• Now you can simply put the corresponding datalogs side by side and compare the data (if you want to do this yourself). If the post-mod boost levels, knock values and fuel corrections are all in line with the pre-mod levels, then you’re likely good to go.  
  • If the post-mod data has overboosting, excessive knock, and/or huge fueling corrections, then there may have been an install issue or tuning may be required.    
  • If there is an issue and you need to pay a calibrator to help troubleshoot, you have the 3 pre-mod and 3 post-mod data logs already prepared to send.   


Downpipes, Dump tubes off turbo, Cat-Backs, Axle-Backs, Muffler Deletes - 100% Needs Calibrating

The effects of changing exhaust components can vary greatly depending on the complete mod list and which component(s) are changing, but these are the general concepts.


  • Exhaust components change the diameter, length and shape of the piping that is both feeding the turbine wheel and causing back pressure on the turbine wheel.  The turbine wheel is what drives the compressor wheel and ultimately makes/regulates boost.  
  • Remove small restriction = boost will stay the same
  • Remove big restriction = boost will increase 1-2 psi
  • Remove multiple restrictions = boost will increase 3-4 psi 
  • Remove all restrictions (straight pipe) = boost will increase 4-6 psi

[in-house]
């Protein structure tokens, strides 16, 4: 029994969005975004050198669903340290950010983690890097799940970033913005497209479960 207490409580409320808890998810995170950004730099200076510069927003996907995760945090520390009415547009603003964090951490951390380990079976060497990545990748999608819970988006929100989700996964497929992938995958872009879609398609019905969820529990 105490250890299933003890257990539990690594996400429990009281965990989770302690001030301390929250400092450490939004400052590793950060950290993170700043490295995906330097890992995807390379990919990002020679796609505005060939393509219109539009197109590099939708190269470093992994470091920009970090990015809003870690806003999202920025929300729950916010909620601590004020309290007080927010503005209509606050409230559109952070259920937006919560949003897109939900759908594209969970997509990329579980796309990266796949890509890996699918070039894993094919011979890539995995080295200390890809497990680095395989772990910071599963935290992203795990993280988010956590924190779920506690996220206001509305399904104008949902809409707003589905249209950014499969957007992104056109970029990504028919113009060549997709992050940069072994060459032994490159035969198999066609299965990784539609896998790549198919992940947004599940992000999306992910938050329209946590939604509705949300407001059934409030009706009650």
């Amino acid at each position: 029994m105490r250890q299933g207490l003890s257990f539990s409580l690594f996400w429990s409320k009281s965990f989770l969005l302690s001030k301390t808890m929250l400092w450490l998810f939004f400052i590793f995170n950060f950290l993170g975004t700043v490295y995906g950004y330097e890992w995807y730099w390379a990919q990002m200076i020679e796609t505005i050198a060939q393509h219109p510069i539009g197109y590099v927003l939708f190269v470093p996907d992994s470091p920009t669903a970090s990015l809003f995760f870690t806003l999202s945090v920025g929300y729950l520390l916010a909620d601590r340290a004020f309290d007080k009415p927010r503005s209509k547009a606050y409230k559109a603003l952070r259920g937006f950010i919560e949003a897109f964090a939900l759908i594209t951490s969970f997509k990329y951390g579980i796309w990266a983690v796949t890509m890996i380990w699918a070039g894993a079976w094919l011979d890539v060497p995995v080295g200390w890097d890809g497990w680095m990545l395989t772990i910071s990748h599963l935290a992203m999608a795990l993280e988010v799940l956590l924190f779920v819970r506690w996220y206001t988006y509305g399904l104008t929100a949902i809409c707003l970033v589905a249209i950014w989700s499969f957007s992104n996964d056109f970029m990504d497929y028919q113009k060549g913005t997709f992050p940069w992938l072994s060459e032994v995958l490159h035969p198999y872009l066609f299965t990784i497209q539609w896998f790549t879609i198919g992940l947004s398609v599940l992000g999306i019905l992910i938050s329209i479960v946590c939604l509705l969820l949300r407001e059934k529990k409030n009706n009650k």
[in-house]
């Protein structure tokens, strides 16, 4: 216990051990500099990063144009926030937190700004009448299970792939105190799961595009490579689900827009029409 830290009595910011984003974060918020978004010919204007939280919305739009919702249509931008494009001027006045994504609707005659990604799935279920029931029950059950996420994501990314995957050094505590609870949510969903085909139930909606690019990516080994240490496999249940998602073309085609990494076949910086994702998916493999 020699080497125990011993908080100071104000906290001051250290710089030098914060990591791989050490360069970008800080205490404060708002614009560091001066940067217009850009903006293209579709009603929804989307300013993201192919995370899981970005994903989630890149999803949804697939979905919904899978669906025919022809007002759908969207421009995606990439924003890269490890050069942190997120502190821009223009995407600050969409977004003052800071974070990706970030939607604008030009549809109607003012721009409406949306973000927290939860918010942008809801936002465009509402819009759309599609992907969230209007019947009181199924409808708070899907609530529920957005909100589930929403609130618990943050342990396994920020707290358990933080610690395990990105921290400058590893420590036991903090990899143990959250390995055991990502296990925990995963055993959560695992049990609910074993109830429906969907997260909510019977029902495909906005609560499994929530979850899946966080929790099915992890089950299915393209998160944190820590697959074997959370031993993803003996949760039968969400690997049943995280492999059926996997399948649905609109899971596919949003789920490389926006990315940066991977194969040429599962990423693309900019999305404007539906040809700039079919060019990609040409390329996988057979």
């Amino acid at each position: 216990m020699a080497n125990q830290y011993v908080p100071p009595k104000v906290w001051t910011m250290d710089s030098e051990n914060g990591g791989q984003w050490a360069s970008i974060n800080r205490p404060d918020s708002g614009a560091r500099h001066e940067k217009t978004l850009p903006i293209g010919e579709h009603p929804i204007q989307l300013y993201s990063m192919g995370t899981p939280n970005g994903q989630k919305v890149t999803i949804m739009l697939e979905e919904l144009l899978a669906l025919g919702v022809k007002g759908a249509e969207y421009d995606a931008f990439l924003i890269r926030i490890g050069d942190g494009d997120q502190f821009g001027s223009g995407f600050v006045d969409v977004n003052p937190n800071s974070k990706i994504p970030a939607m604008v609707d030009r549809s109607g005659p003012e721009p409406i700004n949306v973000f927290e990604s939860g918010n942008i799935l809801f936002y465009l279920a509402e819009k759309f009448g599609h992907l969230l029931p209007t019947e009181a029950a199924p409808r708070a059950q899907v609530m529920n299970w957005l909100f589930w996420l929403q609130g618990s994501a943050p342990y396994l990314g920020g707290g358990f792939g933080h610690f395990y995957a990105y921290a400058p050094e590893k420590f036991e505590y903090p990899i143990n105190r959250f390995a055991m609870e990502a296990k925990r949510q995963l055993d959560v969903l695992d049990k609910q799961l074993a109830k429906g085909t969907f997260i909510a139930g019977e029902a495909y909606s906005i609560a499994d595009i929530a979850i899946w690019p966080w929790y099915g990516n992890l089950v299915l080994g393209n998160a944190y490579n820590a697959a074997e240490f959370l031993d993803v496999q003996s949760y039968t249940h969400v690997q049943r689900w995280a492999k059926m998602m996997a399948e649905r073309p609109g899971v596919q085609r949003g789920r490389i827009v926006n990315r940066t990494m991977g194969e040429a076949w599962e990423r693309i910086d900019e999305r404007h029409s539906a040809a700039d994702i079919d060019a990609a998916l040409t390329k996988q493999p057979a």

• Remove all restrictions (Dumping right off the turbo) = boost will increase 6+ psi


Can exhaust components be run without any updates, yes. Is there any guarantee that the boost and fuel trims will stay in check and no CELs will pop, no.   

Do I recommend installing exhaust components without an update, no.  

Install OEM Replacement Engine or Built Engine - 100% Needs Calibrating

All of the differences between vehicles is the whole reason OTS maps don't work very well and that we calibrate the cars in the first place.


  • Boring/honing the cylinders can lead to variance in engine displacement
  • Decking the block and heads removes material and can lead to changes in compression ratio
  • After market pistons and rods are different sizes, shapes and weights than OEM components and can lead to changes in rotating mass
  • Changes in displacement, compression ratio and rotating mass all effect how the car needs to be calibrated.
  • I would never advise anyone to run the same calibration, even if you're not changing any other part besides replacing the short block.  



Intakes - 100% Needs Calibrating (On BMW B58/S58 platforms no, Chevrolet, Evo X, DSM Yes if on a MAF based tune)